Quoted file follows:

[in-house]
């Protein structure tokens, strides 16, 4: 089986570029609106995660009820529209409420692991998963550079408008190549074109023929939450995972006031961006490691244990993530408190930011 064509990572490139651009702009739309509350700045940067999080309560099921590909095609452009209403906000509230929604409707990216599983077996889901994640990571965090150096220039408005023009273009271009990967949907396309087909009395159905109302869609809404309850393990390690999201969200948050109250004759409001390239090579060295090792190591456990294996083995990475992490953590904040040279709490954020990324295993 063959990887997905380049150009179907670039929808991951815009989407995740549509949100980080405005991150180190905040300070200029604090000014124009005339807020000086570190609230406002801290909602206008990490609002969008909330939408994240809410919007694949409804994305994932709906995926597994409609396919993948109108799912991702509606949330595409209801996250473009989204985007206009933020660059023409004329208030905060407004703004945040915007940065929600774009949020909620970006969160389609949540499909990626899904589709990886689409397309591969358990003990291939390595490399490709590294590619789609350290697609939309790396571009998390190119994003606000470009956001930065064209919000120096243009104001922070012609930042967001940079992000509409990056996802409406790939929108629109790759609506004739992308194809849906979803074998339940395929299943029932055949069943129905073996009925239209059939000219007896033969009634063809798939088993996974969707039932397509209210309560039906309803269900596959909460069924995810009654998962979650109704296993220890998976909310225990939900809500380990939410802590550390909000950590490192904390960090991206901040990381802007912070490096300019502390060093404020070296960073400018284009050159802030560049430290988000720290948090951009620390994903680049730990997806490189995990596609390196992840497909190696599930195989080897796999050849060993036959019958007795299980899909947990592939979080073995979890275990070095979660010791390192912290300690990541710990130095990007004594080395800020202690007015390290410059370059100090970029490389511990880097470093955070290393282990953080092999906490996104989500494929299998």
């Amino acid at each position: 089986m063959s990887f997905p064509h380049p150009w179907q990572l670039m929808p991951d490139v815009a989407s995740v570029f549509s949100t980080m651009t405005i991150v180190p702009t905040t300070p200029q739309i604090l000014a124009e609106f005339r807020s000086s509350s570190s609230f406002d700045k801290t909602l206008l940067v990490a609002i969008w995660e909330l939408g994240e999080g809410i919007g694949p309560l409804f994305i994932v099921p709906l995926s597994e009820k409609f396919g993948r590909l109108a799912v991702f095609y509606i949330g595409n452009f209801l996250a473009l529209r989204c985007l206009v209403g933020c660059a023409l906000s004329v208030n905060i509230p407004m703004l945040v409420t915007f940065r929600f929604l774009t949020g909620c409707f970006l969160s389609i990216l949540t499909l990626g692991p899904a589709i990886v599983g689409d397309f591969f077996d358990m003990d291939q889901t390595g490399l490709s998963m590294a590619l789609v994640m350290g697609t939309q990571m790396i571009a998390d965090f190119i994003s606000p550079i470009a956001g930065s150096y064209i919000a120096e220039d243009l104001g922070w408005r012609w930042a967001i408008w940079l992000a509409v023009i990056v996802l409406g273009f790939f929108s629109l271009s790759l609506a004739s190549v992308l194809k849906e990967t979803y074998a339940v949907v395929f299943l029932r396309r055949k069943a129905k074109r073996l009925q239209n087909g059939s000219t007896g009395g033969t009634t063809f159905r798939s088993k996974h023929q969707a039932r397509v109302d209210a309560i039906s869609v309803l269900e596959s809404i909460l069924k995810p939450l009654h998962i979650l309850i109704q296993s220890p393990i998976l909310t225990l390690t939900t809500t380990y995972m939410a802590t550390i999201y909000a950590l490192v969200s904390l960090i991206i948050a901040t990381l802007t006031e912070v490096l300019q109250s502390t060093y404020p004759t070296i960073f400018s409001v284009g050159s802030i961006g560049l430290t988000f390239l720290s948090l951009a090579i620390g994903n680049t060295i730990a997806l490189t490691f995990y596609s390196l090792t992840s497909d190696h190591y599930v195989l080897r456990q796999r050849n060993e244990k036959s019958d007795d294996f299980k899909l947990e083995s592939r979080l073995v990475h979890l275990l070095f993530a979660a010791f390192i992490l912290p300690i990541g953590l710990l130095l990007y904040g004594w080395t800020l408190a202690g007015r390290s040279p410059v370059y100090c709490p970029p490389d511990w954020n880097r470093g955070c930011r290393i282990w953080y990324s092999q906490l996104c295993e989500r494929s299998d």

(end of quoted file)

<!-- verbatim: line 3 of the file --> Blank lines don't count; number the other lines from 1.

């Amino acid at each position: 089986m063959s990887f997905p064509h380049p150009w179907q990572l670039m929808p991951d490139v815009a989407s995740v570029f549509s949100t980080m651009t405005i991150v180190p702009t905040t300070p200029q739309i604090l000014a124009e609106f005339r807020s000086s509350s570190s609230f406002d700045k801290t909602l206008l940067v990490a609002i969008w995660e909330l939408g994240e999080g809410i919007g694949p309560l409804f994305i994932v099921p709906l995926s597994e009820k409609f396919g993948r590909l109108a799912v991702f095609y509606i949330g595409n452009f209801l996250a473009l529209r989204c985007l206009v209403g933020c660059a023409l906000s004329v208030n905060i509230p407004m703004l945040v409420t915007f940065r929600f929604l774009t949020g909620c409707f970006l969160s389609i990216l949540t499909l990626g692991p899904a589709i990886v599983g689409d397309f591969f077996d358990m003990d291939q889901t390595g490399l490709s998963m590294a590619l789609v994640m350290g697609t939309q990571m790396i571009a998390d965090f190119i994003s606000p550079i470009a956001g930065s150096y064209i919000a120096e220039d243009l104001g922070w408005r012609w930042a967001i408008w940079l992000a509409v023009i990056v996802l409406g273009f790939f929108s629109l271009s790759l609506a004739s190549v992308l194809k849906e990967t979803y074998a339940v949907v395929f299943l029932r396309r055949k069943a129905k074109r073996l009925q239209n087909g059939s000219t007896g009395g033969t009634t063809f159905r798939s088993k996974h023929q969707a039932r397509v109302d209210a309560i039906s869609v309803l269900e596959s809404i909460l069924k995810p939450l009654h998962i979650l309850i109704q296993s220890p393990i998976l909310t225990l390690t939900t809500t380990y995972m939410a802590t550390i999201y909000a950590l490192v969200s904390l960090i991206i948050a901040t990381l802007t006031e912070v490096l300019q109250s502390t060093y404020p004759t070296i960073f400018s409001v284009g050159s802030i961006g560049l430290t988000f390239l720290s948090l951009a090579i620390g994903n680049t060295i730990a997806l490189t490691f995990y596609s390196l090792t992840s497909d190696h190591y599930v195989l080897r456990q796999r050849n060993e244990k036959s019958d007795d294996f299980k899909l947990e083995s592939r979080l073995v990475h979890l275990l070095f993530a979660a010791f390192i992490l912290p300690i990541g953590l710990l130095l990007y904040g004594w080395t800020l408190a202690g007015r390290s040279p410059v370059y100090c709490p970029p490389d511990w954020n880097r470093g955070c930011r290393i282990w953080y990324s092999q906490l996104c295993e989500r494929s299998d």